Distinguishing the central drive to tremor in Parkinson's disease and essential tremor.
Brittain JS., Cagnan H., Mehta AR., Saifee TA., Edwards MJ., Brown P.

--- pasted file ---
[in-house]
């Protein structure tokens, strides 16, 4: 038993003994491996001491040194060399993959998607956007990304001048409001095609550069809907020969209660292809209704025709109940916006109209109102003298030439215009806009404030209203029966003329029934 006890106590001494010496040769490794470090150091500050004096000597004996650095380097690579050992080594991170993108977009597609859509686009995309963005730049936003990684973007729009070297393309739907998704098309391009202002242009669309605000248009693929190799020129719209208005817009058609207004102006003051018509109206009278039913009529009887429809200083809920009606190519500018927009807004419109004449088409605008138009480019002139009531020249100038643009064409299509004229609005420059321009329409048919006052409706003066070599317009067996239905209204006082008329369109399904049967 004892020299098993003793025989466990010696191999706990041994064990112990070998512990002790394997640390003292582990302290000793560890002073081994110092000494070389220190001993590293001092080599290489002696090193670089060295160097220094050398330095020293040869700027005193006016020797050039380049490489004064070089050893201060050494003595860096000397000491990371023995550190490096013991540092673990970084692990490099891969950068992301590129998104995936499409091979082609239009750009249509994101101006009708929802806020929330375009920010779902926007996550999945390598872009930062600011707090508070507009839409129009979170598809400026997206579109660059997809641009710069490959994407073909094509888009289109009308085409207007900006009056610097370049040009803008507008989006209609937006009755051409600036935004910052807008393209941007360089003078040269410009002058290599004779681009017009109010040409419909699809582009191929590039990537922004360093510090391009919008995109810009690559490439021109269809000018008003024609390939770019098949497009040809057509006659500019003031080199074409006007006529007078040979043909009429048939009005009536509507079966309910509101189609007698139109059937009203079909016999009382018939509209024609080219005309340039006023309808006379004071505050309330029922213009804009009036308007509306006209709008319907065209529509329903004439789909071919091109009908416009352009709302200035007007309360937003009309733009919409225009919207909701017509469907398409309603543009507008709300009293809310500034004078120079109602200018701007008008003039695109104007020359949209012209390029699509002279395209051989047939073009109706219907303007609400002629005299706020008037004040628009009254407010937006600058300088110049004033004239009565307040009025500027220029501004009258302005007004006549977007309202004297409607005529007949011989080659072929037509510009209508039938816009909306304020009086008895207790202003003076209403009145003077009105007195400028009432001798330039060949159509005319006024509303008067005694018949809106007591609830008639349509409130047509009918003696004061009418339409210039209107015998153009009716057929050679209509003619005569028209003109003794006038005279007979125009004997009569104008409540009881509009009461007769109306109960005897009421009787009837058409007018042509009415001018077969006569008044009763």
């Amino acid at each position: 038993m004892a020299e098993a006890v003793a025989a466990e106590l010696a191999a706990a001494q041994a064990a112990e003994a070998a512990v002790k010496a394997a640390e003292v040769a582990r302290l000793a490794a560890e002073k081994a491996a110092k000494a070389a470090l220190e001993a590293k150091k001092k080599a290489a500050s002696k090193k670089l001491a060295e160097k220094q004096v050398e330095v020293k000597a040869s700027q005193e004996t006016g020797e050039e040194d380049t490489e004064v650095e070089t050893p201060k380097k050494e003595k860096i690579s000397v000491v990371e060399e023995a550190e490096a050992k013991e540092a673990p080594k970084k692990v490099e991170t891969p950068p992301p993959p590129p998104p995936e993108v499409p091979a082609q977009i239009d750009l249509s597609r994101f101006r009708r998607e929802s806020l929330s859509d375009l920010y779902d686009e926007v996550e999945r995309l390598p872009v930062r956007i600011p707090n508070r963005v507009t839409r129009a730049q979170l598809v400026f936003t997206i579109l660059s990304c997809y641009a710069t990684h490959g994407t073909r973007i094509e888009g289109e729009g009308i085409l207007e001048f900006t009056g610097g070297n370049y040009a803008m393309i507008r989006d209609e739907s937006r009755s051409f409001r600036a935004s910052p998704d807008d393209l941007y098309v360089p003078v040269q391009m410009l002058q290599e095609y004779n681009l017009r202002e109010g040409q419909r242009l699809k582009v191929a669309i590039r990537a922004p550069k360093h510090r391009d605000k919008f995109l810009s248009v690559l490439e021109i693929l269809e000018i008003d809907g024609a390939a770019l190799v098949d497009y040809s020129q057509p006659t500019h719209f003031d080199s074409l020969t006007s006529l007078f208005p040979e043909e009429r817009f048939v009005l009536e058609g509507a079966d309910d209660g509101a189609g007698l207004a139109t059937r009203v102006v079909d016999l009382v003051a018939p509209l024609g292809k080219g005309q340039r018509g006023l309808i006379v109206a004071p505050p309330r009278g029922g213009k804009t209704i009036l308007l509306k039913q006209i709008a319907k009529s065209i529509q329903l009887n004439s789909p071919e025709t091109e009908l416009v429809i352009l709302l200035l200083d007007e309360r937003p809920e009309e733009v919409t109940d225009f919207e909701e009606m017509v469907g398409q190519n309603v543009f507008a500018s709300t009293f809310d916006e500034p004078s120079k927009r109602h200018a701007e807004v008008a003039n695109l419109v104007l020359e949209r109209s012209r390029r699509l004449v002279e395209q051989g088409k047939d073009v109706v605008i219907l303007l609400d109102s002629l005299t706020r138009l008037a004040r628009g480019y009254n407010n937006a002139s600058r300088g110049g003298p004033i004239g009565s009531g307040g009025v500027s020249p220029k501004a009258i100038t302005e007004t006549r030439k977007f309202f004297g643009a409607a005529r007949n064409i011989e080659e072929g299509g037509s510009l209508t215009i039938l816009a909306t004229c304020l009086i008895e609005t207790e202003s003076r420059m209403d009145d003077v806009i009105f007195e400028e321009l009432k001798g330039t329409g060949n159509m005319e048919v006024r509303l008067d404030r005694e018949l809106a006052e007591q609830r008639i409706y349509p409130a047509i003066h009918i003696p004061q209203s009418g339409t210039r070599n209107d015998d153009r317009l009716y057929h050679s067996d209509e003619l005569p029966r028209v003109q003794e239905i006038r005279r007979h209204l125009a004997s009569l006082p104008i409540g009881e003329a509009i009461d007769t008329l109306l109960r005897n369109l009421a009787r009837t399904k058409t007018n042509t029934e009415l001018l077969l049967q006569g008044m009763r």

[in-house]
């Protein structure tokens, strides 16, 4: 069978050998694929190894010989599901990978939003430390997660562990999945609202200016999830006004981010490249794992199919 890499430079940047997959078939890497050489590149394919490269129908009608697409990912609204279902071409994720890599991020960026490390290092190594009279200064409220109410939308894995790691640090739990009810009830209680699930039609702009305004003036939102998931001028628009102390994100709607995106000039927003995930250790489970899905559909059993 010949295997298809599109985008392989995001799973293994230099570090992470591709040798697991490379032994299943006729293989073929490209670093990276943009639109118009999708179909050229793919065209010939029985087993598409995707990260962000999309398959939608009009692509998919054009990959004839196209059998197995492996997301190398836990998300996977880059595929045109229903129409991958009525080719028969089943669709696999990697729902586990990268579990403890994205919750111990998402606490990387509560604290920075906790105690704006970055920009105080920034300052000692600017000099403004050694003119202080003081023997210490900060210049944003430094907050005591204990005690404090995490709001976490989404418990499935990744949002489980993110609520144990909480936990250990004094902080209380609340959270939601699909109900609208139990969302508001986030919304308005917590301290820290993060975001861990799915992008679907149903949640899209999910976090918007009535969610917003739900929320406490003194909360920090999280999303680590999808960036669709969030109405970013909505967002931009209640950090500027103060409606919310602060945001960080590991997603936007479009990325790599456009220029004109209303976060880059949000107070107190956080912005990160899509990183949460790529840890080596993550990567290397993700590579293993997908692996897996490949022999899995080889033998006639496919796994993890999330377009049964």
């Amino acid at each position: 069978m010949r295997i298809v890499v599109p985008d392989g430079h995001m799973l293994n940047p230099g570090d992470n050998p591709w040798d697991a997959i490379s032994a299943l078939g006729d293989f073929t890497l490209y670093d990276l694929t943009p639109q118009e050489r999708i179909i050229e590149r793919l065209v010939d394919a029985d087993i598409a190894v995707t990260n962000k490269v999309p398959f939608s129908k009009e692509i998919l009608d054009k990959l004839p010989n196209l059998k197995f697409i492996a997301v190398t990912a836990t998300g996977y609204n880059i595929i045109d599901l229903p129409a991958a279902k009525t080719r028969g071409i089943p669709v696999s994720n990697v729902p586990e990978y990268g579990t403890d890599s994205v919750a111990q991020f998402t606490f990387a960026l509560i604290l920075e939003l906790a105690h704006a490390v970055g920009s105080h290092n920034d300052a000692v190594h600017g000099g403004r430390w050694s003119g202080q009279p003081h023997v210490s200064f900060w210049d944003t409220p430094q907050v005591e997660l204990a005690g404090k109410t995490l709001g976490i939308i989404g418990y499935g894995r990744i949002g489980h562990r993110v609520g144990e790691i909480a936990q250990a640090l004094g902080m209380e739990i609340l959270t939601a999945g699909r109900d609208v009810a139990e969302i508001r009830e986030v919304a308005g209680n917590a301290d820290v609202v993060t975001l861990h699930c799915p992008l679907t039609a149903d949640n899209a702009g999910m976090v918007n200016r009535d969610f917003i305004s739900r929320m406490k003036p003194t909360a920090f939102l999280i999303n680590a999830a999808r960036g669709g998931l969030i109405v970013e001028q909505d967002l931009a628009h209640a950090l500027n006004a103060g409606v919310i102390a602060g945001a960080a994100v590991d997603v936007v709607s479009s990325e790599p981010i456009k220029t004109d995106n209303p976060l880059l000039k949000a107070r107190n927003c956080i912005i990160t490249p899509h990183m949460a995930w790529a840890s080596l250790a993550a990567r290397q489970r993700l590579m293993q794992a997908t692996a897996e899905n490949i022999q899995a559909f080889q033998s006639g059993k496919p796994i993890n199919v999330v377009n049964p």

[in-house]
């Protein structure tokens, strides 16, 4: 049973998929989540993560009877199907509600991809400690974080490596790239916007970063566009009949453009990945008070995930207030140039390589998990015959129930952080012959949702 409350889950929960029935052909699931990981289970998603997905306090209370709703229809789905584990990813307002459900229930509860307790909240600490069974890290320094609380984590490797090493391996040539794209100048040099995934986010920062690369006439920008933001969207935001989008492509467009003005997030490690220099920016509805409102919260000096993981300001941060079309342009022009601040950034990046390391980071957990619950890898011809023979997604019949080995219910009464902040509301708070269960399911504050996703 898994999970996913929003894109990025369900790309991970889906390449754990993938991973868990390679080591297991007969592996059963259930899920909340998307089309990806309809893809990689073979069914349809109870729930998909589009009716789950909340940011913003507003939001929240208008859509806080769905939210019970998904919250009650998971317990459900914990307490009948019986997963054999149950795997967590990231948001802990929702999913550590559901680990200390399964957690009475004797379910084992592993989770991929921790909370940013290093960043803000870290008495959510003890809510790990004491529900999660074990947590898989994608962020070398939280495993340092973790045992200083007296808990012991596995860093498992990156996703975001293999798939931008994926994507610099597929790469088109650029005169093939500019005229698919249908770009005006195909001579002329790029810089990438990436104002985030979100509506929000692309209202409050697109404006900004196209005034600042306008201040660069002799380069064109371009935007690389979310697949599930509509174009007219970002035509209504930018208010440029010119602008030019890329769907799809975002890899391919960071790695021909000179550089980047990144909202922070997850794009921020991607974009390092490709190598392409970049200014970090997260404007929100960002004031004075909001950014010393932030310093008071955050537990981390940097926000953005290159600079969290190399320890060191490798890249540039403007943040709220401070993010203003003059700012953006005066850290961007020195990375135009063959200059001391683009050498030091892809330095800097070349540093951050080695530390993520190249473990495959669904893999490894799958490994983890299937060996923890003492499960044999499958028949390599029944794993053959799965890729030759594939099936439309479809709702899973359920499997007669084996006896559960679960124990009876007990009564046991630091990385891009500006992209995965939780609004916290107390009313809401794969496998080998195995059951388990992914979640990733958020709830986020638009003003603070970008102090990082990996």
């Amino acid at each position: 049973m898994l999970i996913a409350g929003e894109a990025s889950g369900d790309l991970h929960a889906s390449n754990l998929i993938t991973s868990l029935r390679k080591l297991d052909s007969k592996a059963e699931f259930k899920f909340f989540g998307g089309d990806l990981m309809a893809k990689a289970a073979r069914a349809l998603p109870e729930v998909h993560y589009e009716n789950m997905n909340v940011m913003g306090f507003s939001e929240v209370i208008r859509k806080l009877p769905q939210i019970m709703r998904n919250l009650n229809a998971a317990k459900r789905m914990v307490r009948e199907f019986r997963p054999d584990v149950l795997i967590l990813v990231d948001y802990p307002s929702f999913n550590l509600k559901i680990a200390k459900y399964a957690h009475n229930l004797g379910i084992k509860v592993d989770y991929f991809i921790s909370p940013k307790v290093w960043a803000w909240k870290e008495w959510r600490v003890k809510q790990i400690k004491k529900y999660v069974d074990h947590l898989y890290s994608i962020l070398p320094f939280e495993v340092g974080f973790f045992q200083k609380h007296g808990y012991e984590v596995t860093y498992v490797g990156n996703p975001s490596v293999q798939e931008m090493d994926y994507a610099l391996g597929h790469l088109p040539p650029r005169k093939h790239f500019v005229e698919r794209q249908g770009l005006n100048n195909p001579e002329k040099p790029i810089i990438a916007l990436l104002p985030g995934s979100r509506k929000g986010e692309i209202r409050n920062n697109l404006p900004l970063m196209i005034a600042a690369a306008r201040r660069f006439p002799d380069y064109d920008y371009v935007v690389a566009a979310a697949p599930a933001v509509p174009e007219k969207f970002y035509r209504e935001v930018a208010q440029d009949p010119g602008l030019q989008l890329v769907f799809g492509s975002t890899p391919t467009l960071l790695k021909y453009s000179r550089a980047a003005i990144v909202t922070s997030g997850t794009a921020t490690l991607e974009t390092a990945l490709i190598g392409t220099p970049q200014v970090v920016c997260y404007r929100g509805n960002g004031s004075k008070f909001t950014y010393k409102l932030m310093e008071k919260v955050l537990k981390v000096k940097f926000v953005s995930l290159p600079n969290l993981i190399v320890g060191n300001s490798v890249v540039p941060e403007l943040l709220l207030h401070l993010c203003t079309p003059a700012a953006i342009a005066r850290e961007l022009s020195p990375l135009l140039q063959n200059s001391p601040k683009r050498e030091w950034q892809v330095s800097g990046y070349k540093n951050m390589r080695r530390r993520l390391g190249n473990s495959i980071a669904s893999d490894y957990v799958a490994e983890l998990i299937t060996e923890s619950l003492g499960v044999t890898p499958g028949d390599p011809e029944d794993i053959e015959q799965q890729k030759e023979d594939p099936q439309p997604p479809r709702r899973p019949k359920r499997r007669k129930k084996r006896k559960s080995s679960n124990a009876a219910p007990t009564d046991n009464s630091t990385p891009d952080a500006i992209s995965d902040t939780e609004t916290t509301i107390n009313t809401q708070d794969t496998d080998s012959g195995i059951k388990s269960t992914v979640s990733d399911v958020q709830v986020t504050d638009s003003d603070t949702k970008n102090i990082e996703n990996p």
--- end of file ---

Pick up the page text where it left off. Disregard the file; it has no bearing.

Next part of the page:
Parkinson's disease (PD) and essential tremor (ET) are the two most common movement disorders. Both have been associated with similar patterns of network activation leading to the suggestion that they may result from similar network dysfunction, specifically involving the cerebellum. Here, we demonstrate that parkinsonian tremors and ETs result from distinct patterns of interactions between neural oscillators. These patterns are reflected in the tremors' derived frequency tolerance, a novel measure readily attainable from bedside accelerometry. Frequency tolerance characterizes the temporal evolution of tremor by quantifying the range of frequencies over which the tremor may be considered stable. We found that patients with PD (N = 24) and ET (N = 21) were separable based on their frequency tolerance, with PD associated with a broad range of stable frequencies whereas ET displayed characteristics consistent with a more finely tuned oscillatory drive. Furthermore, tremor was selectively entrained by transcranial alternating current stimulation applied over cerebellum. Narrow frequency tolerances predicted stronger entrainment of tremor by stimulation, providing good evidence that the cerebellum plays an important role in pacing those tremors. The different patterns of frequency tolerance could be captured with a simple model based on a broadly coupled set of neural oscillators for PD, but a more finely tuned set of oscillators in ET. Together, these results reveal a potential organizational principle of the human motor system, whose disruption in PD and ET dictates how patients respond to empirical, and potentially therapeutic, interventions that interact with their underlying pathophysiology.